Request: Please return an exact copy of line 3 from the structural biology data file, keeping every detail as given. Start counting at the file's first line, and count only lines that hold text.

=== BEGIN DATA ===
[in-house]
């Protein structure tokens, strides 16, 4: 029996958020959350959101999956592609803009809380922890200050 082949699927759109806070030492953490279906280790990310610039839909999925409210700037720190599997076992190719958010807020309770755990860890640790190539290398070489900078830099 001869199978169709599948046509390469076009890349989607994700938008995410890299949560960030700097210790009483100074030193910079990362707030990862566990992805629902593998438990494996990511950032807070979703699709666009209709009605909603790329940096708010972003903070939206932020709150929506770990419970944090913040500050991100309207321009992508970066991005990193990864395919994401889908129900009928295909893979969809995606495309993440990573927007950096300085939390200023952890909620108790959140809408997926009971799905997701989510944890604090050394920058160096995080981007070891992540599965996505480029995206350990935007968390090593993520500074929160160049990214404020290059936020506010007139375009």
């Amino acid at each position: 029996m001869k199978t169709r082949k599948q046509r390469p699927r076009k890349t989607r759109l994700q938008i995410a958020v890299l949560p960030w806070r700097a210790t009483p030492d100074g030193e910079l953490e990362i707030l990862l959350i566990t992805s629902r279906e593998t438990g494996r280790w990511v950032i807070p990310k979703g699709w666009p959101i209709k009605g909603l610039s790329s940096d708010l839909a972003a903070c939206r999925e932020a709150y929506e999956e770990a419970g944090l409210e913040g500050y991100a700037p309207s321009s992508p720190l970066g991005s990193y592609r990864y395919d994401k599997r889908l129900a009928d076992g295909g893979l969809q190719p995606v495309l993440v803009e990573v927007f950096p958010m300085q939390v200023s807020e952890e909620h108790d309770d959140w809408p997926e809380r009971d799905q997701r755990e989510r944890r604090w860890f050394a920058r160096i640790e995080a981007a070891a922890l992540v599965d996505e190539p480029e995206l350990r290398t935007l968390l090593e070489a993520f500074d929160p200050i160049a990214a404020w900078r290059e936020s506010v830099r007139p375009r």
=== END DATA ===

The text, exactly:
């Amino acid at each position: 029996m001869k199978t169709r082949k599948q046509r390469p699927r076009k890349t989607r759109l994700q938008i995410a958020v890299l949560p960030w806070r700097a210790t009483p030492d100074g030193e910079l953490e990362i707030l990862l959350i566990t992805s629902r279906e593998t438990g494996r280790w990511v950032i807070p990310k979703g699709w666009p959101i209709k009605g909603l610039s790329s940096d708010l839909a972003a903070c939206r999925e932020a709150y929506e999956e770990a419970g944090l409210e913040g500050y991100a700037p309207s321009s992508p720190l970066g991005s990193y592609r990864y395919d994401k599997r889908l129900a009928d076992g295909g893979l969809q190719p995606v495309l993440v803009e990573v927007f950096p958010m300085q939390v200023s807020e952890e909620h108790d309770d959140w809408p997926e809380r009971d799905q997701r755990e989510r944890r604090w860890f050394a920058r160096i640790e995080a981007a070891a922890l992540v599965d996505e190539p480029e995206l350990r290398t935007l968390l090593e070489a993520f500074d929160p200050i160049a990214a404020w900078r290059e936020s506010v830099r007139p375009r």